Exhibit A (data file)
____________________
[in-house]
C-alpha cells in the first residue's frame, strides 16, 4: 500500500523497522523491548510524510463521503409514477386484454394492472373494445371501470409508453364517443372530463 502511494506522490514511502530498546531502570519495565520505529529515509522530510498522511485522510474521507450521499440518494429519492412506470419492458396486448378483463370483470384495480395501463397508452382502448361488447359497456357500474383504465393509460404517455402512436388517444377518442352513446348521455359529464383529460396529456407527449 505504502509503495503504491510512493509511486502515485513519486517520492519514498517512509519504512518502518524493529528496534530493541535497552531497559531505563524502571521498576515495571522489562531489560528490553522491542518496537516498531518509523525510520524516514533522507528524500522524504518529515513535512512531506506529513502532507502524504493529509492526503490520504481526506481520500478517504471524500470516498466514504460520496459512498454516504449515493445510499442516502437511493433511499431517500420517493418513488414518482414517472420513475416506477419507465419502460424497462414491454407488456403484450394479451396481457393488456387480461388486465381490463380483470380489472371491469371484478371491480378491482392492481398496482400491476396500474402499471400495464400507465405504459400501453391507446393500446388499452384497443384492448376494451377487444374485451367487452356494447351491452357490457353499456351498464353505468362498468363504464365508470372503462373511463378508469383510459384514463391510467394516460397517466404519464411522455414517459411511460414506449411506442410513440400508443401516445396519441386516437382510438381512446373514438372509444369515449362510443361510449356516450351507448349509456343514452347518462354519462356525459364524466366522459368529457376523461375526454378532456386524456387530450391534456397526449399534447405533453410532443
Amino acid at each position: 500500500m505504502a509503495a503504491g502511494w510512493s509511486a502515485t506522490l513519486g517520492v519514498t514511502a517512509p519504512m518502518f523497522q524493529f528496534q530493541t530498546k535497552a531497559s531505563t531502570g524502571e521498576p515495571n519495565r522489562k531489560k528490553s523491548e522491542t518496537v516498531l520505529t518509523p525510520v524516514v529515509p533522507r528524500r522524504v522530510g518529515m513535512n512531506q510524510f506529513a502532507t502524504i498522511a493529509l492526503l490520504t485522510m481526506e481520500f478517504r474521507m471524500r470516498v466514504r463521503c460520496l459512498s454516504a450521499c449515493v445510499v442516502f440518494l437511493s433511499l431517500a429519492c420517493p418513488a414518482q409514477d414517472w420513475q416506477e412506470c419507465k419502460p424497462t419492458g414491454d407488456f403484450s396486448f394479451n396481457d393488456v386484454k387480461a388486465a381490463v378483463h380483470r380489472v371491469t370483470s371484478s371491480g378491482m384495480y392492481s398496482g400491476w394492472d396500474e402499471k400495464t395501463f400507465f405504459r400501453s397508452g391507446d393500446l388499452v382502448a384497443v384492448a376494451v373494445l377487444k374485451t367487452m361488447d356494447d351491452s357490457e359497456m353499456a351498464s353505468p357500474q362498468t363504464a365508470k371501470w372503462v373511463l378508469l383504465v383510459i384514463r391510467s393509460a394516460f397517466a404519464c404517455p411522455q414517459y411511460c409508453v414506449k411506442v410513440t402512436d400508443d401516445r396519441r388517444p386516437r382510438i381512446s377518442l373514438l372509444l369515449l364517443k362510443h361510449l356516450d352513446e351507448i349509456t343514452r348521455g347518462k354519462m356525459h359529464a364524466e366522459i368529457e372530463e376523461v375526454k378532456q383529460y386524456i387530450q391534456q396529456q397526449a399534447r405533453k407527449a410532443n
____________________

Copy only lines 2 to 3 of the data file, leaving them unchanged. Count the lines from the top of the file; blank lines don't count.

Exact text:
C-alpha cells in the first residue's frame, strides 16, 4: 500500500523497522523491548510524510463521503409514477386484454394492472373494445371501470409508453364517443372530463 502511494506522490514511502530498546531502570519495565520505529529515509522530510498522511485522510474521507450521499440518494429519492412506470419492458396486448378483463370483470384495480395501463397508452382502448361488447359497456357500474383504465393509460404517455402512436388517444377518442352513446348521455359529464383529460396529456407527449 505504502509503495503504491510512493509511486502515485513519486517520492519514498517512509519504512518502518524493529528496534530493541535497552531497559531505563524502571521498576515495571522489562531489560528490553522491542518496537516498531518509523525510520524516514533522507528524500522524504518529515513535512512531506506529513502532507502524504493529509492526503490520504481526506481520500478517504471524500470516498466514504460520496459512498454516504449515493445510499442516502437511493433511499431517500420517493418513488414518482414517472420513475416506477419507465419502460424497462414491454407488456403484450394479451396481457393488456387480461388486465381490463380483470380489472371491469371484478371491480378491482392492481398496482400491476396500474402499471400495464400507465405504459400501453391507446393500446388499452384497443384492448376494451377487444374485451367487452356494447351491452357490457353499456351498464353505468362498468363504464365508470372503462373511463378508469383510459384514463391510467394516460397517466404519464411522455414517459411511460414506449411506442410513440400508443401516445396519441386516437382510438381512446373514438372509444369515449362510443361510449356516450351507448349509456343514452347518462354519462356525459364524466366522459368529457376523461375526454378532456386524456387530450391534456397526449399534447405533453410532443
Amino acid at each position: 500500500m505504502a509503495a503504491g502511494w510512493s509511486a502515485t506522490l513519486g517520492v519514498t514511502a517512509p519504512m518502518f523497522q524493529f528496534q530493541t530498546k535497552a531497559s531505563t531502570g524502571e521498576p515495571n519495565r522489562k531489560k528490553s523491548e522491542t518496537v516498531l520505529t518509523p525510520v524516514v529515509p533522507r528524500r522524504v522530510g518529515m513535512n512531506q510524510f506529513a502532507t502524504i498522511a493529509l492526503l490520504t485522510m481526506e481520500f478517504r474521507m471524500r470516498v466514504r463521503c460520496l459512498s454516504a450521499c449515493v445510499v442516502f440518494l437511493s433511499l431517500a429519492c420517493p418513488a414518482q409514477d414517472w420513475q416506477e412506470c419507465k419502460p424497462t419492458g414491454d407488456f403484450s396486448f394479451n396481457d393488456v386484454k387480461a388486465a381490463v378483463h380483470r380489472v371491469t370483470s371484478s371491480g378491482m384495480y392492481s398496482g400491476w394492472d396500474e402499471k400495464t395501463f400507465f405504459r400501453s397508452g391507446d393500446l388499452v382502448a384497443v384492448a376494451v373494445l377487444k374485451t367487452m361488447d356494447d351491452s357490457e359497456m353499456a351498464s353505468p357500474q362498468t363504464a365508470k371501470w372503462v373511463l378508469l383504465v383510459i384514463r391510467s393509460a394516460f397517466a404519464c404517455p411522455q414517459y411511460c409508453v414506449k411506442v410513440t402512436d400508443d401516445r396519441r388517444p386516437r382510438i381512446s377518442l373514438l372509444l369515449l364517443k362510443h361510449l356516450d352513446e351507448i349509456t343514452r348521455g347518462k354519462m356525459h359529464a364524466e366522459i368529457e372530463e376523461v375526454k378532456q383529460y386524456i387530450q391534456q396529456q397526449a399534447r405533453k407527449a410532443n